Monday, January 11, 2010
Saturday, January 9, 2010
The conversation was lively as we waited forty minutes for a table. In an attempt to ignore the tantilizing smells emitted from the adjacent dining room, the four of us played word games as we sat crammed into an entryway bench fashioned to remind us of the rustic Old West. One of us would think of a fruit or vegetable, announce the color of its peel or flesh, and the rest of us made guesses until someone guessed right. We moved on to animals (the hint had to be its habitat) before our pager finally went off and we were shown to a booth.
By then we were starved; the waitress was on the ball, and in no time we were eating. The food was delicious.
At one point in the night, someone made a reference to physics, or outer space, I don't remember which. Eleven-year-old Cody began contemplating his different theories for how mankind could break the time-space continuem ( is that even how you spell it??). Christian made a remark about Einstein, which prompted our son to declare he agreed with Einstein's theories on all points but one: Cody feels Einstein was incorrect when he claimed gravity pushed us rather than pulled us down. I tried to contribute to the conversation by saying how goofy the Star Trek series was, with everyone walking around up there in space like their spacecrafts were full of the Earth's gravity. Cody agreed and said he had an idea for how to address zero gravity in space travel.
I interrupted him and said, "Weighted shoes?"
My son rolled his eyes at me and said he hoped I was joking. I guffawed; of course, it was a joke....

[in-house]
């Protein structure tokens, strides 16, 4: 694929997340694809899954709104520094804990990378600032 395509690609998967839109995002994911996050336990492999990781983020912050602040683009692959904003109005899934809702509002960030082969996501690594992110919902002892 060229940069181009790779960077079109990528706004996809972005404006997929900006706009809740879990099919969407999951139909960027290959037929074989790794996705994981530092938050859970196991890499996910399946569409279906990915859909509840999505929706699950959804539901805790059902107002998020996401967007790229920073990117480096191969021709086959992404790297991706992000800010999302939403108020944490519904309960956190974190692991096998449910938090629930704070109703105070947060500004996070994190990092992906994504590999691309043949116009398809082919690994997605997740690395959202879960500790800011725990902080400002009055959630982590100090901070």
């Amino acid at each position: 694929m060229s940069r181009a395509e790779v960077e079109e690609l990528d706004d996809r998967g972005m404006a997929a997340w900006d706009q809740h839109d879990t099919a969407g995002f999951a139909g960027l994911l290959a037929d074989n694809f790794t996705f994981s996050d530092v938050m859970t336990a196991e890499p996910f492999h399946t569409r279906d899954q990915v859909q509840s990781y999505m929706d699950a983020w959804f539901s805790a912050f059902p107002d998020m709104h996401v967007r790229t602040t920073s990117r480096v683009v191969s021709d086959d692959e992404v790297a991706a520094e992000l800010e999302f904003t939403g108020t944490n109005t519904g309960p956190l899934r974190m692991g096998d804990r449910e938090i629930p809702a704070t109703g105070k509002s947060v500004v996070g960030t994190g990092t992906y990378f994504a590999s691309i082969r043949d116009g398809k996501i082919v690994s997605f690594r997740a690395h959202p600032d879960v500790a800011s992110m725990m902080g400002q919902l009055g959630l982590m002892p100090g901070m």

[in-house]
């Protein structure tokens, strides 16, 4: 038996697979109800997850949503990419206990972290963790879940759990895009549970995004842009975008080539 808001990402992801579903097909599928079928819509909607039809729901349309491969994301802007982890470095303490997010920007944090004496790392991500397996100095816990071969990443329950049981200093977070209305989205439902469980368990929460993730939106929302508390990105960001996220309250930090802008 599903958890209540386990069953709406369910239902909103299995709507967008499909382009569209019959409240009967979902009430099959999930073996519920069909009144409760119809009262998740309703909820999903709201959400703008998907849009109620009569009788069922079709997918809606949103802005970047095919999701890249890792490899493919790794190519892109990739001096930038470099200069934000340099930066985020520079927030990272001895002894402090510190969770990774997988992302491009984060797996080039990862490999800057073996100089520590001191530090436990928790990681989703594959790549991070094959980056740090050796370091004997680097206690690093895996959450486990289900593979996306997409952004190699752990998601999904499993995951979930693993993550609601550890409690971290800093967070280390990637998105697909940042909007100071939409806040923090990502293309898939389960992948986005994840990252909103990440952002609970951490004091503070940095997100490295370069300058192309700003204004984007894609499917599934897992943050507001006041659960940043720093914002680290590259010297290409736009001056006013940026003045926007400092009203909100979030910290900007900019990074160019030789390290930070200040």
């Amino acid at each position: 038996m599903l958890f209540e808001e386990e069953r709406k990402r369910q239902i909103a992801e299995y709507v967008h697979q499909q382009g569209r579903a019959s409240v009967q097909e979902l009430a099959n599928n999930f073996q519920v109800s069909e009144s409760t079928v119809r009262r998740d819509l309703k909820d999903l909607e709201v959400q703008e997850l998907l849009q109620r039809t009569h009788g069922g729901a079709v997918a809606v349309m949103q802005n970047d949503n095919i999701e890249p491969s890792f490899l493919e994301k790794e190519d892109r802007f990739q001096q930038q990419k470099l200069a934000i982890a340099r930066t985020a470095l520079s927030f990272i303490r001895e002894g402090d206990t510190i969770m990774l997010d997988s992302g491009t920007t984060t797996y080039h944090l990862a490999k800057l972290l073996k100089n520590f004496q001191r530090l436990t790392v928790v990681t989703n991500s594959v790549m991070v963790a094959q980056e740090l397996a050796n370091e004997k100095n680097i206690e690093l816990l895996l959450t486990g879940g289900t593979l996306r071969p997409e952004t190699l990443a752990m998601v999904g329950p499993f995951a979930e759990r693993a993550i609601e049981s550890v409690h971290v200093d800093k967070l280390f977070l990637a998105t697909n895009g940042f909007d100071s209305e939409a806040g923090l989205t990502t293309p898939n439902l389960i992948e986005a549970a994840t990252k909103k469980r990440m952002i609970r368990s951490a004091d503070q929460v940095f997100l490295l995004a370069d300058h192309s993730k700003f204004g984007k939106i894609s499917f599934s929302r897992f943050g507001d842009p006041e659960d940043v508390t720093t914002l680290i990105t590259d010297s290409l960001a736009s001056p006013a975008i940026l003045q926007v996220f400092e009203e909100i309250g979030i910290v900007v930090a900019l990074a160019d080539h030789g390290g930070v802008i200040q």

I realized then I was about Cody's age when I was a big Star Trek fan. One of my first crushes was on Captain Kirk...
As I smiled at that thought, I was struck by how big the kids are getting. Just yesterday I was a 'tween' and dreaming of adventures I'd have when I was grown up. Moments like tonight are precious and fleeting. Cody's mind is so sharp; I'm enjoying watching him grow and mature. The sky's the limit for that kid.
And so the close of another wonderful day has arrived. I'm off to dream about Captain Kirk, going where no man has gone before, in his weighted shoes.
Friday, January 8, 2010
Thursday, January 7, 2010
A questionnaire is a useful tool for making decisions on what I'll call the character's "surfaces," their external and internal "shells." The character's name is very important to me, but I often can't name the character until I know other things about him or her. A questionnaire directs my thinking about the character's "outer shell": How old is this character? What color hair and eyes does she have? What's her physical stature? What's her ethnicity and religion? From contemplating and deciding these things, I can better answer questions further down on the list. For example, what are her physicality traits? Is she graceful or awkward? How does she move her body when she's relaxed? When she's stressed? Does she appear introverted or extroverted?